As a group, the fifty largest hedge funds have been right about the direction of the market trend over the past few months.
In addition to determining whether they are bullish or bearish on the broad market, the 13fs also allow us to see which sectors the hedge funds like and dislike. In the fourth quarter, the Financials and Health Care sectors received the largest investments from the funds. On the opposite end, the Consumer Staples and Information Technology groups saw the largest amount of selling among all of the sectors. The chart below shows the funds added $3.5 billion to their investments in the financial sector while selling more than $8.4 billion worth of consumer staple stocks.
Digging deeper, we can see which individual stocks were the most actively traded. That information is summarized in the next chart.
When it comes to individual stocks, selling doesn’t necessarily indicate the hedge funds expect to see a decline in those stocks. Hedge fund managers are seeking to outperform the market since that is where the performance fees come from and that is where they earn the bulk of their money.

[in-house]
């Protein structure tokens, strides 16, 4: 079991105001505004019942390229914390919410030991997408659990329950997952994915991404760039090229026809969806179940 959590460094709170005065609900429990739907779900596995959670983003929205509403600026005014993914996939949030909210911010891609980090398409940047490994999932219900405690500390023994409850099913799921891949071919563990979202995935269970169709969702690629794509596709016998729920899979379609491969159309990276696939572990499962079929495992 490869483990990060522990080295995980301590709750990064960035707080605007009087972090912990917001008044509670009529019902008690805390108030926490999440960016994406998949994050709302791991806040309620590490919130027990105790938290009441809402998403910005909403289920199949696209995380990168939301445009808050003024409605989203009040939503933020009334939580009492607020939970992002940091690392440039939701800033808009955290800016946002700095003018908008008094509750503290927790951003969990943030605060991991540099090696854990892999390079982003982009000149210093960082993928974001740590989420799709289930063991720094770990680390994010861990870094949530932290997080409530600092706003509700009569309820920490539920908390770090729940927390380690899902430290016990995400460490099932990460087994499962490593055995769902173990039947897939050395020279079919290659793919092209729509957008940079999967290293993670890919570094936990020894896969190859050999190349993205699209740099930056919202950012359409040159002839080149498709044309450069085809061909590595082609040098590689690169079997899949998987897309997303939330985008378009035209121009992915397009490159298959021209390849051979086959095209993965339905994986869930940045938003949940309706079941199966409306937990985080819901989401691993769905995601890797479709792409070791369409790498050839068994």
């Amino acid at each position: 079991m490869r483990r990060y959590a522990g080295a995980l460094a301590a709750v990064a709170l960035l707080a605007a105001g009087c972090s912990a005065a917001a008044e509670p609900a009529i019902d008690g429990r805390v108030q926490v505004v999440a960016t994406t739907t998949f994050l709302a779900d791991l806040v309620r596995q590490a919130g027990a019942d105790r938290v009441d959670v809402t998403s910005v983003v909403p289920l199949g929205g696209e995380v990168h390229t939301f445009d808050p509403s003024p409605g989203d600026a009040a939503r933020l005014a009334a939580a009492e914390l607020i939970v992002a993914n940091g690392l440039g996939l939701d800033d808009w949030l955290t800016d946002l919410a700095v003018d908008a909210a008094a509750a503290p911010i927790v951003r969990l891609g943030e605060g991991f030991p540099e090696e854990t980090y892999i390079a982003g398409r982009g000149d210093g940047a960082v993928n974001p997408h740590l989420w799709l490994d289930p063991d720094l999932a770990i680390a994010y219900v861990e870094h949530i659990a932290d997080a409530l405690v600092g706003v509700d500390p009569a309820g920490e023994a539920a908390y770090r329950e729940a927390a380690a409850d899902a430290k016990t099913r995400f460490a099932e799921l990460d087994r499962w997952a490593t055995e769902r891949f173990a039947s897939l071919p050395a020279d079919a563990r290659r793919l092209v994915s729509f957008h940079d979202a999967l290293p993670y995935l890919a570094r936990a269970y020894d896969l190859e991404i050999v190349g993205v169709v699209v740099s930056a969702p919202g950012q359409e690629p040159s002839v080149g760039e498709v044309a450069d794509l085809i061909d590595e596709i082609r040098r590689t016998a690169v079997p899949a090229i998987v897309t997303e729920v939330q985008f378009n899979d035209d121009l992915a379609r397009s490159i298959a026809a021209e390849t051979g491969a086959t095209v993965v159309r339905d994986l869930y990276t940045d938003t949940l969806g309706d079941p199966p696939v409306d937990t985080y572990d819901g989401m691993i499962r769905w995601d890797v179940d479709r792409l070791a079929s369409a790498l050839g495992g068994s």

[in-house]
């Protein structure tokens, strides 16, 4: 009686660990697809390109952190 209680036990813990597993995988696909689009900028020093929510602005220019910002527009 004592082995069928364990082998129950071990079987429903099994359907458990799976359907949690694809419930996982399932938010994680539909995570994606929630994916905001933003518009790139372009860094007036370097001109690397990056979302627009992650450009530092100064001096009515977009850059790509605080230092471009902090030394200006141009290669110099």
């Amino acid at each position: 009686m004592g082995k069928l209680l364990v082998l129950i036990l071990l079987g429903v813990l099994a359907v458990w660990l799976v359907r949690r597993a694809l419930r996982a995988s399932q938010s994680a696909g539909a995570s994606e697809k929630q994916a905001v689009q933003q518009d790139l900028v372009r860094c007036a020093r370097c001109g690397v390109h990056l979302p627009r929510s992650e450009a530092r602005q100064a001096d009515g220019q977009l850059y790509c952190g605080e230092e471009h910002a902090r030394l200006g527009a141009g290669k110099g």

Specifically, selling Procter & Gamble (NYSE: PG) doesn’t mean they believe that stock will decline. It simply means they expect other stocks to deliver better performance.
They may also be selling because a run up in price increased the percentage weighting of a stock in their portfolio and the stock now exceeds the allocation guidelines explained in their investment policy statement.
Because there are multiple reasons a fund could be selling, this data is interesting but not as important as the names of the stocks they are buying. In this case, we see the funds were aggressively buying NXP Semiconductors N.V. (Nasdaq: NXPI). This is a stock that has already had a significant run up in price as the long term chart shows.